Saturday, August 26, 2006

How's the movie?

Imagine you are watching a movie. It is a really good movie. You are caught up in the plot, the drama, the characters and their lives. It has that rare quality that totally draws you in, and makes you forget entirely that you are watching a movie. Have you ever seen one like that? OK, let’s keep imagining ...

So as the story is developing, as you are sitting on the edge of your chair, wondering what twist or turn will happen next, how the characters (George and Mary) will respond to this crisis or to that opportunity. The movie has been playing for a while, so you are engrossed in the plot. Then all of a sudden, George drops his movie persona, switches his facial expressions, reverts to his natural speaking voice and accent and, turning to directly face the camera (and hence the audience), says,
“Wait a minute. Wait a minute. I just have to tell you all something. I’m not actually George. I’m really Huston Smith, a movie actor, and none of what you’ve been watching is real. I’ve just been reading a script. And frankly, you’ve reached the end of the movie. The writers just stopped it there. The director told us to act right up until the last written word, and then to just stop. But I really had to explain what was going on, because that would be just too weird, don’t you think?”
As Huston Smith was giving that little out-of-character monologue, we notice the camera pan back and show the audience watching the original movie screen. They are shuffling in their cineplex stadium seats, wondering what the heck is going on. Then the camera moves in for a close-up of a older couple in the audience, looking rather perplexed, and the woman whispers to the man,
“Jim, what the heck is going on? Why did he just break out of character like that? I really wanted to see what happens next.”
Jim, with a somewhat detached, pensive look in his eyes, says,
“Wait a minute Patty. I think I get it. The whole point of that movie was to shock us in our own lives. To make us realize that those actors and that situation is a metaphor for our own lives. We are living, breathing, thinking that we are caught up in a complicated drama, but in fact, that is not reality. That is only a ‘movie’ if you will. Can’t you see that? The director was trying to shock us out of our unawareness. This is some kind of attempt to help us reach a spiritual insight.”
As Jim is finishing his little revelation, the camera pans back and reveals that this couple is also on a movie screen. This time however it is on a large drive-in movie screen, and we see a number of cars parked watching the movie (it continues with some more dialog fading into the background). So there is yet another audience (in cars) watching Jim and Patty perform that dialog. This is obviously a different audience, once more removed. And now the camera zooms in on another couple — sitting in a convertible — and the guy says to the girl,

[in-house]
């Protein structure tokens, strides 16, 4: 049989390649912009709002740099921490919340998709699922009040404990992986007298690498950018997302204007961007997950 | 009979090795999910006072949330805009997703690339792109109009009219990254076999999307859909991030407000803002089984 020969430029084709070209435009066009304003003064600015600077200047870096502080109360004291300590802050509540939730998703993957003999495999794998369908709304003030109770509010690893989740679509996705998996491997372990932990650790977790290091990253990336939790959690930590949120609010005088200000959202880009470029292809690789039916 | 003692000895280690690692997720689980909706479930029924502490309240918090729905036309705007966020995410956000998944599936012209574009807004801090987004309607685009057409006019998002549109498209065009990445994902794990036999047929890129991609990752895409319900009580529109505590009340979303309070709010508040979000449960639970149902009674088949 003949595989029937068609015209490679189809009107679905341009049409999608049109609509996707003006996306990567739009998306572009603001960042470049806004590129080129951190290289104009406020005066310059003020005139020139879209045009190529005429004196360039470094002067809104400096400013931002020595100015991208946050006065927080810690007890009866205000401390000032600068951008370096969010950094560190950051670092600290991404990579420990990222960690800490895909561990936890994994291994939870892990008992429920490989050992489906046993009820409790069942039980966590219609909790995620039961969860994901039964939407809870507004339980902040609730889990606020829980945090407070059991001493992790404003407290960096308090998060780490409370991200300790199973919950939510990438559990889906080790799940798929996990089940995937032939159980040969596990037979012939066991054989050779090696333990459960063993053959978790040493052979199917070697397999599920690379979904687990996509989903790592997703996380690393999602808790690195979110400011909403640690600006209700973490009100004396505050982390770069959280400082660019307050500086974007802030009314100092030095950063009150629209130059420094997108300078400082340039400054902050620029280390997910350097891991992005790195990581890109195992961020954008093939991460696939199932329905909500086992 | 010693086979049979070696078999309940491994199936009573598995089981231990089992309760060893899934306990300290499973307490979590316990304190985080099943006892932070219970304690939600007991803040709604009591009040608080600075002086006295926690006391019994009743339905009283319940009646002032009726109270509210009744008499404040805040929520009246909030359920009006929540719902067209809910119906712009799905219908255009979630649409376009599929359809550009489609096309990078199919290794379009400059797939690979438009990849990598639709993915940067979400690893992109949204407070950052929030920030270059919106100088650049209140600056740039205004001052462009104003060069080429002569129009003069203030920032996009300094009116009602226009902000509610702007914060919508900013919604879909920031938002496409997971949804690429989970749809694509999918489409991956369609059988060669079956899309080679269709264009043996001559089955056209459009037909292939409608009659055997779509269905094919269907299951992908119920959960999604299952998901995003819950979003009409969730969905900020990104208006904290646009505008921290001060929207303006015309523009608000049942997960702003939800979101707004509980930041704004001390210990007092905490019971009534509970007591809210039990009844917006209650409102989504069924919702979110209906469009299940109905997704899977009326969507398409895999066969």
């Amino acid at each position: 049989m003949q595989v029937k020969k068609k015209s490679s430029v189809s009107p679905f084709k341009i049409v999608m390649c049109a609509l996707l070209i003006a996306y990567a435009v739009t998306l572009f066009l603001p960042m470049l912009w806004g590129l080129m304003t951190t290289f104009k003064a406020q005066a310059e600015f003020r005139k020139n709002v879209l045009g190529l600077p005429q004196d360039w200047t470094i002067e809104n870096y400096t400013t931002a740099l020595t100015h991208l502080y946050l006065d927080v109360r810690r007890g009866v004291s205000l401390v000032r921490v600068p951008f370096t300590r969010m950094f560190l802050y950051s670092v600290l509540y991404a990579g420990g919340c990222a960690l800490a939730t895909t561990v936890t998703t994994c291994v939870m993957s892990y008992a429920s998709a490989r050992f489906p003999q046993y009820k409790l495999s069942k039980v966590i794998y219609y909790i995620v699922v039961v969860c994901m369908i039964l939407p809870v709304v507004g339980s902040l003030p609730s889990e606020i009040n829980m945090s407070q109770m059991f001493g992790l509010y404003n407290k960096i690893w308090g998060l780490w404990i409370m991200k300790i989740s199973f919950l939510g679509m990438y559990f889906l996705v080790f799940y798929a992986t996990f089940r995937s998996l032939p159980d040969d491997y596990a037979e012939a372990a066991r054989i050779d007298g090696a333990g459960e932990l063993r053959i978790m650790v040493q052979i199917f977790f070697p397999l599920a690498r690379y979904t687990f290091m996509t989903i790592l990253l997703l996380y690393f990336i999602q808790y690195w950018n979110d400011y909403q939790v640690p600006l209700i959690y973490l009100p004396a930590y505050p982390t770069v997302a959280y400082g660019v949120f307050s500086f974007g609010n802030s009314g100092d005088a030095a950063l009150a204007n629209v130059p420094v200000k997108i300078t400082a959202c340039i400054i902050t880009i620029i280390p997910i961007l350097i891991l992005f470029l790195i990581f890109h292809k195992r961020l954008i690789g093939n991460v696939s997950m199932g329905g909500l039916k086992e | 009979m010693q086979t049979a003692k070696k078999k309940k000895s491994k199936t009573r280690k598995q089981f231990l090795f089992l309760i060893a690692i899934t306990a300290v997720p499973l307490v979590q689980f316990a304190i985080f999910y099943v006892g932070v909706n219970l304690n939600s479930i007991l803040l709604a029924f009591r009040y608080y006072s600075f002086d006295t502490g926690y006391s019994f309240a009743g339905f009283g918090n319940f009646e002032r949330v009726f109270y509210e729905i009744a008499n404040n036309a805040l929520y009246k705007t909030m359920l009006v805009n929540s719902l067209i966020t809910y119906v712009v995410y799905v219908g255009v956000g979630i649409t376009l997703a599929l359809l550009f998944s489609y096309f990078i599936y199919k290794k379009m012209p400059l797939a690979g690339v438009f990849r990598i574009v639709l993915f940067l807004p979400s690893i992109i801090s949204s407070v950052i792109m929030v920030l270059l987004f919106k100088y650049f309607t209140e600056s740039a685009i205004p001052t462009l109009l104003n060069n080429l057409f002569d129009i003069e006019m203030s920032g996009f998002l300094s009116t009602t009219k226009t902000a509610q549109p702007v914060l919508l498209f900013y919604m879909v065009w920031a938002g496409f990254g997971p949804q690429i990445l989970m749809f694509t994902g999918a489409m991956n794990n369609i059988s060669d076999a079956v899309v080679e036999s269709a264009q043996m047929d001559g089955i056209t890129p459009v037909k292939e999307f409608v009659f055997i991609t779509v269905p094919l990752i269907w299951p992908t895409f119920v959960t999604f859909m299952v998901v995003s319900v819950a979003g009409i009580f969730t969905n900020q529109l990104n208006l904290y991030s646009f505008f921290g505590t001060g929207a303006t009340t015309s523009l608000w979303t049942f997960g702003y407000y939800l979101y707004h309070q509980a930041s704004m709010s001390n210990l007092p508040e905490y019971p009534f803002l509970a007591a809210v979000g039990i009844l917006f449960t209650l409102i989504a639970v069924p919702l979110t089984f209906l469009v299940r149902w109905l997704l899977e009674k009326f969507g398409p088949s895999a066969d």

“Chantel, what kind of a lame movie did you bring me to? Is this what they call a chick-flick? It doesn’t make any sense. Actors dropping out of character, audiences becoming the actors in another movie. What is going on?”
This time Chantel, also looking pensive, says,
“No Dan, don’t you see — the whole point of both of those surprise transitions was to reinforce to all of us in the audience that we shouldn’t trust what we see as our own ‘dramas’. None of it is real. In fact, how do you know that you and I right now aren’t just characters in yet another movie, that some audience out there [she points toward the camera] is watching right now.”
Dan says,
“Chantel, have you gone completely nuts. We’re sitting right here in this car. Touch me — I’m real. You’re real. Look back [he looks at the camera] -- there is nobody out there. Just a bunch of crickets [sound of loud crickets]. It is only us, sitting here in this car, in this drive-in.”
Chantel then sees some white light coming in from the edges of the frame.
“What is that? Dan, What’s going on? I see a bright light, don’t you?”
Dan says,
“Don’t worry Chantel, it’s some car or some guy with a really powerful flashlight, or something.”
As the white light gets brighter, the camera fades back and takes you back toward the drive-in projection booth, where you see the flickering white light coming out of the projector. The camera keeps zooming into the white light, as you hear movie dialog fading in the background, until the screen is nothing but white light. Finally, just a solid white screen (as if you’ve gone into the light).

Long, pregnant pause. Pure white. Pure silence.

After about a minute (and this is very awkward to sit through), there is some movement, as the camera pans back off the white screen and you see it set in an ornate old-time movie theater. You see people getting up and leaving the movie theater. They appear very confused, agitated, some of them a little disgusted. Others are trying to wait to see what comes next. You watch people leaving the theater for some time. Finally, only one couple near the front remains in the theater. The guy looks over to the woman, and says,

“So Carol, what did you think? Did you get it?”
And Carol says,